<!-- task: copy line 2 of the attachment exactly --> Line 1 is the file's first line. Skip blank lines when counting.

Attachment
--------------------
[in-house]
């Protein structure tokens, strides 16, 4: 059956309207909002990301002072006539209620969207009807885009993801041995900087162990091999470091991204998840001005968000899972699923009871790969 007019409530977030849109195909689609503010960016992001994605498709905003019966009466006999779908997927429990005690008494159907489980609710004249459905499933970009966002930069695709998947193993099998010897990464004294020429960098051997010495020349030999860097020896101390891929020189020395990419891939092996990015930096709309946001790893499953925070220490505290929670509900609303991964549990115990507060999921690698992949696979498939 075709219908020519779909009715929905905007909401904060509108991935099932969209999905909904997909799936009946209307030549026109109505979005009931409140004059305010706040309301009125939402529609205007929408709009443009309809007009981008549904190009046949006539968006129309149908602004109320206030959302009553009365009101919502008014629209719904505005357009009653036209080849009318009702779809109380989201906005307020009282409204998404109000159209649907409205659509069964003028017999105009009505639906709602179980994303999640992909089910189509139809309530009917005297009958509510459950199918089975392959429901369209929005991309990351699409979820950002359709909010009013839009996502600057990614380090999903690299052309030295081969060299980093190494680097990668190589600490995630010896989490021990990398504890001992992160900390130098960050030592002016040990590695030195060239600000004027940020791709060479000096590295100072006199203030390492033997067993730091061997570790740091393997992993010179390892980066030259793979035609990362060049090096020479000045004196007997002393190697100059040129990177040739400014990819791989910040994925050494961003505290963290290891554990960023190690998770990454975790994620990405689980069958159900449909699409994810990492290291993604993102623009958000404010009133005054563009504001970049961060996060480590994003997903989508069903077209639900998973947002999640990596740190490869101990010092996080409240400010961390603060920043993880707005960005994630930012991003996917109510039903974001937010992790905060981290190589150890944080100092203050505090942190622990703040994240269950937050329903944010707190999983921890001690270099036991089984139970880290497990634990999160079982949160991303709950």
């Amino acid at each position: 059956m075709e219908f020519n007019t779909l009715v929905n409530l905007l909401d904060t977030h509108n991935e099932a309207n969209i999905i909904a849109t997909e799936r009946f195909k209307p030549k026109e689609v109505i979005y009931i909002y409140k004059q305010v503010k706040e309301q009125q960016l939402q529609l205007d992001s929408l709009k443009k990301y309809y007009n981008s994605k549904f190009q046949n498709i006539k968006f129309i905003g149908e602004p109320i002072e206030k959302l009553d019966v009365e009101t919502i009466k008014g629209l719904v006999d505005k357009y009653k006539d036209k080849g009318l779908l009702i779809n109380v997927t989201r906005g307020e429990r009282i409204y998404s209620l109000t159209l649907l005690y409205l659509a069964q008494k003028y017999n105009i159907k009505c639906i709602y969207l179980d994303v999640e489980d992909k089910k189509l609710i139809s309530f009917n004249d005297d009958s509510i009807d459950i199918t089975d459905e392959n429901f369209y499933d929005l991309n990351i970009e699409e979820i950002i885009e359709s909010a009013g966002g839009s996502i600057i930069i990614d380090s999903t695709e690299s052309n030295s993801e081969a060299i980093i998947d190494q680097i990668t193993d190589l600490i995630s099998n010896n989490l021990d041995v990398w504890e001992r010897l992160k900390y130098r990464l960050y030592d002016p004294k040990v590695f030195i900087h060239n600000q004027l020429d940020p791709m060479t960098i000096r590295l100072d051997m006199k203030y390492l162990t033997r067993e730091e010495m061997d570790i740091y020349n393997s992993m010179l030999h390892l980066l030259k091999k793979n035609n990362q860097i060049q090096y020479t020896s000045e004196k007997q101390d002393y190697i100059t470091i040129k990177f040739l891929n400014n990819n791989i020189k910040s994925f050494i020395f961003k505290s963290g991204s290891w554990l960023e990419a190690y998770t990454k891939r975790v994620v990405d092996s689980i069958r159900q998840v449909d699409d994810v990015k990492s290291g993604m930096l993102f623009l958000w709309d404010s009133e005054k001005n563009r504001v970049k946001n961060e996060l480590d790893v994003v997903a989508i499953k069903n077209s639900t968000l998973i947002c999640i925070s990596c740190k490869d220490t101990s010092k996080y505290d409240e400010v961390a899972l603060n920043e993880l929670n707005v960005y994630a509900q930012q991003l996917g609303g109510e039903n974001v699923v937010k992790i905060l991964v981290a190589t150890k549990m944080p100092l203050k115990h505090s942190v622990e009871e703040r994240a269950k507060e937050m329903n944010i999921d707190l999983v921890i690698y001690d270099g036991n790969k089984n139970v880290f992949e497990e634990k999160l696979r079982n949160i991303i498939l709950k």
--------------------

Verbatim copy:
């Protein structure tokens, strides 16, 4: 059956309207909002990301002072006539209620969207009807885009993801041995900087162990091999470091991204998840001005968000899972699923009871790969 007019409530977030849109195909689609503010960016992001994605498709905003019966009466006999779908997927429990005690008494159907489980609710004249459905499933970009966002930069695709998947193993099998010897990464004294020429960098051997010495020349030999860097020896101390891929020189020395990419891939092996990015930096709309946001790893499953925070220490505290929670509900609303991964549990115990507060999921690698992949696979498939 075709219908020519779909009715929905905007909401904060509108991935099932969209999905909904997909799936009946209307030549026109109505979005009931409140004059305010706040309301009125939402529609205007929408709009443009309809007009981008549904190009046949006539968006129309149908602004109320206030959302009553009365009101919502008014629209719904505005357009009653036209080849009318009702779809109380989201906005307020009282409204998404109000159209649907409205659509069964003028017999105009009505639906709602179980994303999640992909089910189509139809309530009917005297009958509510459950199918089975392959429901369209929005991309990351699409979820950002359709909010009013839009996502600057990614380090999903690299052309030295081969060299980093190494680097990668190589600490995630010896989490021990990398504890001992992160900390130098960050030592002016040990590695030195060239600000004027940020791709060479000096590295100072006199203030390492033997067993730091061997570790740091393997992993010179390892980066030259793979035609990362060049090096020479000045004196007997002393190697100059040129990177040739400014990819791989910040994925050494961003505290963290290891554990960023190690998770990454975790994620990405689980069958159900449909699409994810990492290291993604993102623009958000404010009133005054563009504001970049961060996060480590994003997903989508069903077209639900998973947002999640990596740190490869101990010092996080409240400010961390603060920043993880707005960005994630930012991003996917109510039903974001937010992790905060981290190589150890944080100092203050505090942190622990703040994240269950937050329903944010707190999983921890001690270099036991089984139970880290497990634990999160079982949160991303709950």